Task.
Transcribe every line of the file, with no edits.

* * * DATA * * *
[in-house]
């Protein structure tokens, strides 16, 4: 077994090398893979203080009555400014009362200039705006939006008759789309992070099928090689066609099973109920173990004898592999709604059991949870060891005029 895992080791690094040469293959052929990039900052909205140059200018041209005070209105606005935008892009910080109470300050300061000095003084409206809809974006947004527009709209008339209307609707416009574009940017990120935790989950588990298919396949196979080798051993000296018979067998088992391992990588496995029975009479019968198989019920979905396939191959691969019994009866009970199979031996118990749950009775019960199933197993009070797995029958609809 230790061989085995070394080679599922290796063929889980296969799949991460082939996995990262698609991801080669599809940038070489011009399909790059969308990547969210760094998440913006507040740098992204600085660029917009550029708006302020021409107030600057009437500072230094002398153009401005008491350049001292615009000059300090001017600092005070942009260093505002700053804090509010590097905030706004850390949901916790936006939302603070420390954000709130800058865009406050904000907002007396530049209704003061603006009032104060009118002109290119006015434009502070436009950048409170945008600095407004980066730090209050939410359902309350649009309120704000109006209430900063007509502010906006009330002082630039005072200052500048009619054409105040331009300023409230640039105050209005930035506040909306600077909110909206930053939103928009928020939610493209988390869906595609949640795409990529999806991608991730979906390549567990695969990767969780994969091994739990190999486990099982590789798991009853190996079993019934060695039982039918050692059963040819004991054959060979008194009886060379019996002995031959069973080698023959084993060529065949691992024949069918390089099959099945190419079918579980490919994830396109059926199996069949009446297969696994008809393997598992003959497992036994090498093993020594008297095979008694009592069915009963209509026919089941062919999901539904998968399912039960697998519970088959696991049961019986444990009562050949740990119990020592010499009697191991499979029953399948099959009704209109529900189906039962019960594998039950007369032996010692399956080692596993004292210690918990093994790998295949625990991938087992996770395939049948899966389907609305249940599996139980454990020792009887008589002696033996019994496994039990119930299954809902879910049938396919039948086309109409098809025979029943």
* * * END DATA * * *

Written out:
[in-house]
């Protein structure tokens, strides 16, 4: 077994090398893979203080009555400014009362200039705006939006008759789309992070099928090689066609099973109920173990004898592999709604059991949870060891005029 895992080791690094040469293959052929990039900052909205140059200018041209005070209105606005935008892009910080109470300050300061000095003084409206809809974006947004527009709209008339209307609707416009574009940017990120935790989950588990298919396949196979080798051993000296018979067998088992391992990588496995029975009479019968198989019920979905396939191959691969019994009866009970199979031996118990749950009775019960199933197993009070797995029958609809 230790061989085995070394080679599922290796063929889980296969799949991460082939996995990262698609991801080669599809940038070489011009399909790059969308990547969210760094998440913006507040740098992204600085660029917009550029708006302020021409107030600057009437500072230094002398153009401005008491350049001292615009000059300090001017600092005070942009260093505002700053804090509010590097905030706004850390949901916790936006939302603070420390954000709130800058865009406050904000907002007396530049209704003061603006009032104060009118002109290119006015434009502070436009950048409170945008600095407004980066730090209050939410359902309350649009309120704000109006209430900063007509502010906006009330002082630039005072200052500048009619054409105040331009300023409230640039105050209005930035506040909306600077909110909206930053939103928009928020939610493209988390869906595609949640795409990529999806991608991730979906390549567990695969990767969780994969091994739990190999486990099982590789798991009853190996079993019934060695039982039918050692059963040819004991054959060979008194009886060379019996002995031959069973080698023959084993060529065949691992024949069918390089099959099945190419079918579980490919994830396109059926199996069949009446297969696994008809393997598992003959497992036994090498093993020594008297095979008694009592069915009963209509026919089941062919999901539904998968399912039960697998519970088959696991049961019986444990009562050949740990119990020592010499009697191991499979029953399948099959009704209109529900189906039962019960594998039950007369032996010692399956080692596993004292210690918990093994790998295949625990991938087992996770395939049948899966389907609305249940599996139980454990020792009887008589002696033996019994496994039990119930299954809902879910049938396919039948086309109409098809025979029943």